Well, what if we frame the question differently? What if we ask, “What value can there be in exploring character studies in heroism, friendship, creativity, perseverance, and bravery?”
…yeah, that’s not even a question.

It’s really not.

And the brilliant thing about what we SF writers do is this: we change lives and minds, inspire people to do great things (read the whole of Becky’s article, and you will see how Star Trek gave a little girl the stars), perhaps even save the world, and we do it whilst entertaining the hell out of them.

There are some great jobs in this world. I personally think being a geologist is near the top, and there’s stuff like firefighter and astronaut and cake decorator that are a damned lot of fun and make people’s lives better. There are many careers a person can have that are fun, rewarding, and necessary.

But I personally can’t think of one I love more than SF Author.

People With No Understanding of Fantasy Probably Shouldn’t Review It

I have now, like every other fantasy fan with tits on the planet, read Ginia Bellafonte’s risible review of HBO’s adaptation of A Game of Thrones.

I’ve spent most of the week now trying to determine which planet she’s from.  I’m still not sure.  It hasn’t got the same color sky as mine, and the fact that she seems to think rape, incest and other varieties of less-than-romantic sex are thrown in to Martin’s harrowingly gritty books just to give the ladies something to love frankly concerns me.  I have to question the psychological health of a woman who thinks that’s the sort of erotica women go for en masse.  But never mind that.  What’s even more ridiculous than her bass-ackwards ideas of why GOT will have sex scenes is her insistence that Martin’s epic is somehow about global warming.

Yes.  Really.  Here, for those who don’t want to give her the satisfaction of another page view, is her take on the whole thing:

Here the term green carries double meaning as both visual descriptive and allegory. Embedded in the narrative is a vague global-warming horror story. Rival dynasties vie for control over the Seven Kingdoms of Westeros — a territory where summers are measured in years, not months, and where winters can extend for decades. 

How did this come to pass? We are in the universe of dwarfs, armor, wenches, braids, loincloth. The strange temperatures clearly are not the fault of a reliance on inefficient HVAC systems. Given the bizarre climate of the landmass at the center of the bloody disputes — and the series rejects no opportunity to showcase a beheading or to offer a slashed throat close-up — you have to wonder what all the fuss is about. We are not talking about Palm Beach.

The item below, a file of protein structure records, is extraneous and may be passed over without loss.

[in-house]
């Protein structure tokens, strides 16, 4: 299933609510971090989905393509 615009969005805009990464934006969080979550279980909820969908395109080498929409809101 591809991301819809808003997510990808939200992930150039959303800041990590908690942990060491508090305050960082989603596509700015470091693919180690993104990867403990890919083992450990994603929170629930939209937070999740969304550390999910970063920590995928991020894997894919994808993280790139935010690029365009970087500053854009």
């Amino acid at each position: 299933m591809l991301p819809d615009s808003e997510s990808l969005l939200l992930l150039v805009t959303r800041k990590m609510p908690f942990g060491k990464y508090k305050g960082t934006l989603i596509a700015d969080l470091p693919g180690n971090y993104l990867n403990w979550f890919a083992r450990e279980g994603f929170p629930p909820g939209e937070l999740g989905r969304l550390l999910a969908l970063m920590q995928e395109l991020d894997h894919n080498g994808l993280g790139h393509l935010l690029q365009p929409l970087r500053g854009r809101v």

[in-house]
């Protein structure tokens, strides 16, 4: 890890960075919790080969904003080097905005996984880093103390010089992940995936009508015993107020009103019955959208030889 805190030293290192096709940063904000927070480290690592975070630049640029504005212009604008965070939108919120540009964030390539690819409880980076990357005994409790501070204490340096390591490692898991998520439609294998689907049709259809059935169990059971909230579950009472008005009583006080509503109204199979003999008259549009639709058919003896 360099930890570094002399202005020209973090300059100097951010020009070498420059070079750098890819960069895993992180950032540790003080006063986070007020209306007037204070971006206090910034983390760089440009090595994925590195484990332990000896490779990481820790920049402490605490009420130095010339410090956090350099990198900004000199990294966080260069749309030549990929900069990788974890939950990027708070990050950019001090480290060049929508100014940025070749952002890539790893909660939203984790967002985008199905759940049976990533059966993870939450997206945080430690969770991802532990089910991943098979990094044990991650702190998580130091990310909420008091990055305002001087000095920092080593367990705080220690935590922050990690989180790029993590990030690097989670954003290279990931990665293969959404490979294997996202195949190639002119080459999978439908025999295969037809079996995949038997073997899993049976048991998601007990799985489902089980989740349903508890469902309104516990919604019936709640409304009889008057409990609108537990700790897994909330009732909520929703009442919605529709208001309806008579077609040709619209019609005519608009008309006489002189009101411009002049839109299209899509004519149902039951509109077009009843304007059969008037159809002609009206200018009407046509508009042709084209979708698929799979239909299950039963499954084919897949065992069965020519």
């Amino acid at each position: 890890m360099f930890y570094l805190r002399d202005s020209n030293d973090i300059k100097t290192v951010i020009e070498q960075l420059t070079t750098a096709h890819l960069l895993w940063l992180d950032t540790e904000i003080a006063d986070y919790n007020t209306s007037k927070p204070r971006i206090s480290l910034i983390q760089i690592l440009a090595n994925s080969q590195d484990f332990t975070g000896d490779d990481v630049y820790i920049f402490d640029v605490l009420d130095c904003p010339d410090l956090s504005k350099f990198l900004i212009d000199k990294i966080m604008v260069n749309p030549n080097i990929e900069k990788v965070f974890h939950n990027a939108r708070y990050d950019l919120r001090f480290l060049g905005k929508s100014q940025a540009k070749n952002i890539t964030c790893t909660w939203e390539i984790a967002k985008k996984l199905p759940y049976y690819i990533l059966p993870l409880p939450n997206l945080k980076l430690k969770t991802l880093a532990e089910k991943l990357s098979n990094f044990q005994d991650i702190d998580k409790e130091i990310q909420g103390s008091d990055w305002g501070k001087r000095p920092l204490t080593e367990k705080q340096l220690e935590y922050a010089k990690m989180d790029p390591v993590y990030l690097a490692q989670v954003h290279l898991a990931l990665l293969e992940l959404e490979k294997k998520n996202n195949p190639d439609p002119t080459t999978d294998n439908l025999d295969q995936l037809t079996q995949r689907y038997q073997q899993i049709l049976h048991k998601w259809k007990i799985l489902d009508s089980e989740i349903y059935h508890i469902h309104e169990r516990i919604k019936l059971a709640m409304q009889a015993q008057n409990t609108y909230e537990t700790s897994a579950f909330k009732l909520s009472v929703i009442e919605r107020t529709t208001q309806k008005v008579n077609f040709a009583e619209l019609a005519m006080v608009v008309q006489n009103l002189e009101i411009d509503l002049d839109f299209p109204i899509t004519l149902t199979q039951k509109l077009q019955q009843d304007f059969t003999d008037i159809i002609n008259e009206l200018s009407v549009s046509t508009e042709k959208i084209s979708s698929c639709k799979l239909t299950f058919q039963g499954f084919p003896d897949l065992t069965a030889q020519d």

I have to wonder why Blogger doesn’t offer Comic Sans as an option, because any passages quoted from Ms. Bellafonte’s review deserve to be in said font.  Who here has read Martin’s series and thought it was about global fucking warming?   She obviously hasn’t.  Read the series, I mean.  And after that bizarre last sentence, which upon fourth reading still makes no sense, she drops the global warming question all together and instead asks why the show’s even on HBO.

Because, Ms. Bellafonte.  It is an epic series conducive to adaptation, popular with huge swathes of male, female and otherwise-gendered people.  It’s such a gripping story that even those of us who hated it – literally hated reading it – had to keep reading, and are ready to beat George R.R. Martin bloody (sparing his hands and skull) if he once again delays the release of the next book.  Some people at HBO, David Benioff chief among them, believed in its potential and saw the project through.  And HBO stands to rake in the cold hard cash, because, and this is important, not everyone is a sneering, fantasy-hating, too-avante-gard-to-live genius-in-her-own-mind lackwit with culturally piss-poor female friends such as yourself, Ms. Bellafonte.